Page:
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The Federal Reserve on June 13 increased interest rates a quarter of a percentage point, indicating it would tolerate inflation above 2 percent and was dropping crisis-era guidance, Reuters reported. Low unemployment and inflation were key factors in the decision.
Ohio Gov. John Kasich on June 14 signed Substitute House Bill 213, legislation that establishes the state’s appraisal management company licensing and oversight program and makes minor changes to the state’s existing appraiser licensing and certification law.
The U.S. Department of the Treasury and the IRS announced June 13 that they have selected Opportunity Zones in all 50 states and the District of Columbia; the Opportunity Zones program provides federal tax incentives to spur investment in distressed communities. Nearly 35 million people live in the selected zones.
Interest rates and the economy are expected to have the biggest impact on real estate over the next year, as demand for commercial properties decreases and residential mortgage rates continue to increase, according to the Top Ten Issues Affecting Real Estate report released June 13 by The Counselors of Real Estate.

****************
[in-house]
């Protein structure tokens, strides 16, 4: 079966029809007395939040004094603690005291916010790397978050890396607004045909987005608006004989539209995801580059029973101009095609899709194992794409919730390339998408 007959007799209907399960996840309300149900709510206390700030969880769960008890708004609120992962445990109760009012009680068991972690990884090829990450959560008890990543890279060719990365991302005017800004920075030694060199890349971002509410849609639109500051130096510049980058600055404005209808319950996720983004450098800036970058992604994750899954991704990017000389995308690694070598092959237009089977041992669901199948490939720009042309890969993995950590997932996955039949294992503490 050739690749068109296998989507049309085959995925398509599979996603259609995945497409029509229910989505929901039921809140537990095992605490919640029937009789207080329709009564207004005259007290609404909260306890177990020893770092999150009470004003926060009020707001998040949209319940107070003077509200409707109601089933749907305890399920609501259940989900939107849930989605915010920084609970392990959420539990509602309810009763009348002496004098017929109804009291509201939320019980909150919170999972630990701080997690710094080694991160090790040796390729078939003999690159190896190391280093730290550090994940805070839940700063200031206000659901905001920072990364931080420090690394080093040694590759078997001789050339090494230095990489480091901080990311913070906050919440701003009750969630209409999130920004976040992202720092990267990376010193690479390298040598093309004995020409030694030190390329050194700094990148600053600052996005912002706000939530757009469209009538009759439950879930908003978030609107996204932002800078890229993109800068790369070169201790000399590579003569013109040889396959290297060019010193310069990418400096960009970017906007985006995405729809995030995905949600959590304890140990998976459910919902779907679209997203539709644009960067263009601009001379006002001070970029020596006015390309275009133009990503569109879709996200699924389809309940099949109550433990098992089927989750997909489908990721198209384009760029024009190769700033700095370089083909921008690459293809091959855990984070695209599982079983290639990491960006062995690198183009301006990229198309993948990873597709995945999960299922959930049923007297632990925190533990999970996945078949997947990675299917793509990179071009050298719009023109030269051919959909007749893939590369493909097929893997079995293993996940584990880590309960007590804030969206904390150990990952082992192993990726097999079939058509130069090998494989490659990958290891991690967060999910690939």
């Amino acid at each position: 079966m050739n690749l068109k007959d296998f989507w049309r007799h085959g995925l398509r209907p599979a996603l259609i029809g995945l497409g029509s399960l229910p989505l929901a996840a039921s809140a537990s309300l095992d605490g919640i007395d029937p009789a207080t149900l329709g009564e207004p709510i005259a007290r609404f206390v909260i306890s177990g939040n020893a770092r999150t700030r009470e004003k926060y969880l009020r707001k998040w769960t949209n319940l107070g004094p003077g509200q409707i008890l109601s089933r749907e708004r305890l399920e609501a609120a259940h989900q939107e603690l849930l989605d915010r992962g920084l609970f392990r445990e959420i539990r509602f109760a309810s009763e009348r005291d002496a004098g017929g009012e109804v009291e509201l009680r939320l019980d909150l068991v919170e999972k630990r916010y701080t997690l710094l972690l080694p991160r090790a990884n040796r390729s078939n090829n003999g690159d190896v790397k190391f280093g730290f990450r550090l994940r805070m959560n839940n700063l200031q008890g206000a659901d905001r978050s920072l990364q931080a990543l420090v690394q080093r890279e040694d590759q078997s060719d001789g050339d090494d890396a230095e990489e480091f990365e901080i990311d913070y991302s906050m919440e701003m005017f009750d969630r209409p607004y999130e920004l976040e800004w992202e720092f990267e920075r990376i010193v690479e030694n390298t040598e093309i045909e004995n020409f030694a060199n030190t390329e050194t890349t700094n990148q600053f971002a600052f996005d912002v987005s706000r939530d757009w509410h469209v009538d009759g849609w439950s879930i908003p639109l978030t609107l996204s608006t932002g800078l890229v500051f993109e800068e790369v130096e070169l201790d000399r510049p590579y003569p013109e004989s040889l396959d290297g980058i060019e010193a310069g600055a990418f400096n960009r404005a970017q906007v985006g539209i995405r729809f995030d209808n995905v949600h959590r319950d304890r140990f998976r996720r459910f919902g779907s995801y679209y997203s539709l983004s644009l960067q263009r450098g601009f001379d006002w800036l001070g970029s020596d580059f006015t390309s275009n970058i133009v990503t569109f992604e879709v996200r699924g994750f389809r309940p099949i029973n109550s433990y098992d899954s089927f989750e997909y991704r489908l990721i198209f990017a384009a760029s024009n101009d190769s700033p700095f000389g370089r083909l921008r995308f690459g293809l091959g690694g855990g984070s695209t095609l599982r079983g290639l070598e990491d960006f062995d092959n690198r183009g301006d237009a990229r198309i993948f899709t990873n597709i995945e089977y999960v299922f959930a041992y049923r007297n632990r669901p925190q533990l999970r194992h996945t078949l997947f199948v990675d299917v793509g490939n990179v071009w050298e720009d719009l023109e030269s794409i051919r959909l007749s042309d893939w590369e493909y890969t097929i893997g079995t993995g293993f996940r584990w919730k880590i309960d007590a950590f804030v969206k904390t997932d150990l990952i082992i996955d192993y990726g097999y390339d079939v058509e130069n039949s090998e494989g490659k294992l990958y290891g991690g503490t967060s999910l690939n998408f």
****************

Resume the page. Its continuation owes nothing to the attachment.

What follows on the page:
Hypervacancy — defined as areas where at least one in five properties is vacant — is a growing problem that can devastate local real estate, according to a Lincoln Institute of Land Policy report, MBA NewsLink reported June 7. Homes rarely sell in these neighborhoods, which become areas of concentrated poverty and crime.
E-commerce demands are forcing warehouse construction to go vertical in dense urban markets like Chicago, New York, San Francisco and Seattle because land zoned for industrial is in short supply and property values are at a premium, according to real estate services firm JLL, National Real Estate Investor reported June 12.
Small-balance multifamily lending could increase 4 to 6 percent this year as loan disbursement for properties under $5 million reached $49.8 billion — the highest level since the financial crisis, according to analytics firms Chandan Economics, MBA NewsLink reported June 12.
Eighty-nine percent of mortgage loans for millennials in April were for new home purchases, up 1 percentage point from March and the highest rate since May 2017, according to the Millennial Tracker released June 6 by software firm Ellie Mae. The average loan totaled $188,171, down from $192,055 the previous month.
Home equity during the first quarter increased by 13.3 percent over the same point last year, revealing an average gain of $16,300 per homeowner and totaling more than $1 trillion for the quarter, according to analytics firm CoreLogic, HousingWire reported June 8. Homes in Washington state saw the largest equity gains.
Mortgage lenders said they expect a negative profit margin for the seventh consecutive quarter due to a shortage of housing supply and rising home prices, Fannie Mae reported June 12 in its Mortgage Lender Sentiment Survey. Lenders also reported lower demand for Fannie and Freddie-eligible loans and refinance mortgages.
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